OPINION: Pulling Scholarships Isn’t Unfair, It’s Business

It’s that time of year: Rosters are out, we’re seeing joyous surprise scholarship gifts and we’re all doing the math to count to 12 and scratching our heads, wondering where that extra spot came from. 

Inevitably, someone on scholarship has medically retired or simply disappeared completely. Sometimes we hear stories, after a gymnast transfers or graduates, about how their scholarship was pulled. 

As fans, our gut reaction is usually frustration or sadness; maybe just empathy for the gymnast in a tough spot. Those are all very fair, and very human, reactions. However, sometimes the gymternet goes overboard, assuming the coaching staff or medical staff at any given school are monsters or have a vendetta against a gymnast. 

Scholarships are big business. It’s a hard value to quantify, especially since each school and each sport is so different, but the annual value of $150,000 is an average that floats around. There’s a lot to be said about student athletes’ revenue-generating potential for universities, whether they should be able to make money from sponsorship deals (I support it) and about the ways in which universities view student athletes as cash cows and valuing their money-making potential over the health and wellbeing of the athlete. Those are important discussions, but not my point here.

Any given coach is looking at 12 scholarship spots because gymnastics is a headcount sport. (There are exceptions, though. To be eligible for USAG nationals, schools must have less than seven and a half scholarships. Ivies and the service academies do not give athletic scholarships, nor do DIII schools.) 

Because gymnasts are recruited so early, some may have committed to a program for a full ride before a major injury impacted her performance. Maybe she showed great potential as a first-year level 10, but never thrived at that level of difficulty. Some gymnasts just struggle to adapt to the collegiate system. 

This doesn’t make them bad or unworthy in the sense of their value as a human being. It does sometimes mean that their precious scholarship spot should be moved to someone else. There’s always the Cinderella story: a gymnast who struggled in J.O. but is a standout at the college where she walked on, or the gymnast who struggled at her initial institution transferred and now thrives.

In our discourse about the sport, we should do two things: First, we should understand that when we’re talking about gymnastics ability, we’re not talking about a person’s character or worth; and second, we should begin to separate the coaches’ business of constructing a team from our feelings about who we loved so much in J.O. or elite.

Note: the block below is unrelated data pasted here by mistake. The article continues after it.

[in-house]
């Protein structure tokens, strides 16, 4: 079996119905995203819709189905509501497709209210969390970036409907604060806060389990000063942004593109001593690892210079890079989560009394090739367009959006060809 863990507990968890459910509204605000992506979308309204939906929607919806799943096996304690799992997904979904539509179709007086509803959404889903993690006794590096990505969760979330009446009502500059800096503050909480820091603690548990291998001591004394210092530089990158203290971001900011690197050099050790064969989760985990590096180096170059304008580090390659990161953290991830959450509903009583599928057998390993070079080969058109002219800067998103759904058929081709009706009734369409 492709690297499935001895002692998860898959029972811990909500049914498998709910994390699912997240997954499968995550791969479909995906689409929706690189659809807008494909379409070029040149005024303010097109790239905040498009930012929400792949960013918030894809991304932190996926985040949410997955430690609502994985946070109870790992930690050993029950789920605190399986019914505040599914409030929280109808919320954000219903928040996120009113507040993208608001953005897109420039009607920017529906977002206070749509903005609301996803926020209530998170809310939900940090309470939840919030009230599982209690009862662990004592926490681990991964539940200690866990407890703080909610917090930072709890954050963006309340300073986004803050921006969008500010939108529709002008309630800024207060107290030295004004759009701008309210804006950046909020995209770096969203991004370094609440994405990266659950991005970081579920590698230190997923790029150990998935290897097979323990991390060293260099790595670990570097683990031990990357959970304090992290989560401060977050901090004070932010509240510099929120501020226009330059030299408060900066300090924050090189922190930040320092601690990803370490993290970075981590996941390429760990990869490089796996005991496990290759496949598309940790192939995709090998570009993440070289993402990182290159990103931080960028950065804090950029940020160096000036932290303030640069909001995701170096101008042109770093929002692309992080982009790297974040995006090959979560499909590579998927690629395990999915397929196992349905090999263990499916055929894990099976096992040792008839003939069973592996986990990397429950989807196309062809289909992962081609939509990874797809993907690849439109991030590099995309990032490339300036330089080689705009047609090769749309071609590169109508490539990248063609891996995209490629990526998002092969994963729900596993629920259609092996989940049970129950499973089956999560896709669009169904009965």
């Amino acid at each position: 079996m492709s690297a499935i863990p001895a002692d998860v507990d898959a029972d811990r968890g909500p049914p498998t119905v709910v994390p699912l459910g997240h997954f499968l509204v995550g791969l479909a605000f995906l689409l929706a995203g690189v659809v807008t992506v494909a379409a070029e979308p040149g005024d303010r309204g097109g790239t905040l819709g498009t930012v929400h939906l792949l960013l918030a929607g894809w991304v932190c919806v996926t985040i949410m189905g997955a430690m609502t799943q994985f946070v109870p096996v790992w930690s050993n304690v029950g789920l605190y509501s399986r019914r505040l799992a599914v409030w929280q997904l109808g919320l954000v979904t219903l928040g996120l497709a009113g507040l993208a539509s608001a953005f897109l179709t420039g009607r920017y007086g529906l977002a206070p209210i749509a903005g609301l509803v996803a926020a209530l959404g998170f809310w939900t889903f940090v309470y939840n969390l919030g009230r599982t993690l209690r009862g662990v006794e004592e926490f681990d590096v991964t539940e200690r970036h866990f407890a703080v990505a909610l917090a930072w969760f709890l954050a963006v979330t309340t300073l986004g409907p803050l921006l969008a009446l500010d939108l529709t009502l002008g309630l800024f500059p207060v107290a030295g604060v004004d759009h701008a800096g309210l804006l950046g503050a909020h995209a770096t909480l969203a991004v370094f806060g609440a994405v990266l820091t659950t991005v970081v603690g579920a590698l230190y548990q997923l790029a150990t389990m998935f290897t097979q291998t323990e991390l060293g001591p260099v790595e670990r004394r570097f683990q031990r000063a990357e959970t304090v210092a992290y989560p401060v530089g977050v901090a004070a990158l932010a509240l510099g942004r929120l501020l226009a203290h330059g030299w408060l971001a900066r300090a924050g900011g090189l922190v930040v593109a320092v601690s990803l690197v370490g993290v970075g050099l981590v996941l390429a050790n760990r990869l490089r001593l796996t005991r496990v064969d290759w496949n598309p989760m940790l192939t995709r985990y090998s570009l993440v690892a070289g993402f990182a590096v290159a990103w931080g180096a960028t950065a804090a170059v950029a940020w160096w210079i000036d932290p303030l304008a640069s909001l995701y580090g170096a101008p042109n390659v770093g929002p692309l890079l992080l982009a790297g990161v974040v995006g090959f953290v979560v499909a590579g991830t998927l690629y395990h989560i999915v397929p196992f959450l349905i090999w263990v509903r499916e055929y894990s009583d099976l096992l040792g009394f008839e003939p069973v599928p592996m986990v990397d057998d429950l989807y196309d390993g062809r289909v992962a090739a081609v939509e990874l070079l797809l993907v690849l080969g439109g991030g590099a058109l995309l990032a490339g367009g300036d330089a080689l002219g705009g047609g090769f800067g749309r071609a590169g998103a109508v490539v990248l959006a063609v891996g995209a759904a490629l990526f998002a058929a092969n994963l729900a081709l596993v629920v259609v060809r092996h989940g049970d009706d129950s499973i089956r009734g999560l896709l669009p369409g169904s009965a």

Gymnastics is a sport. We struggle to have these conversations, I think, because it is a sport full of young women who have dedicated their lives since they were small children in pursuit of elite success or a college scholarship. It’s hard to remove our feelings about that incredible effort from the conversation.

But we should.

Those are two different topics. Coaches are not bad or evil or mean-spirited because they move a scholarship around. They, just maybe, want to win.

This plays into a broader discussion about our sport: Do we want to follow the norms of the rest of the sports world? Do we want the hunger to win to be OK? Do we want to be able to talk about things like scholarships and whether someone is ready to compete objectively, or do we want our feelings to muddy that?

Gymnastics is being treated increasingly like other collegiate sports. To me, that is a good thing. The national championship is going to be on broadcast television in 2020, on a channel that even those with the most basic cable plans can watch. Maggie Nichols and Katelyn Ohashi have fame outside of the sport. Schools at the top treat their gymnasts like they treat their football or basketball stars. It’s an exciting time to be a gym fan!

To really break out of being a niche sport with a culty following (I say that with love; I have long been part of the cult) means learning to have more objective discussions, though. I’m not saying we shouldn’t still have our favorites and make our fantasy teams by our feelings, but if we’re going to have serious discourses about athletes with regard to their right to make money and scholarship awards—or even about injury comebacks and lineup readiness—we should take a step back.

Let’s be a sport with starred recruit rankings (stay tuned…) and serious discussions about who fits best in what lineups. Let’s be a sport that can be more objective when objectivity is called for, and have impassioned discussions without immediately assuming the actors are bad people. We’re a small fandom that is growing rapidly; whether we like it or not, change is coming.

Article by Emily Minehart

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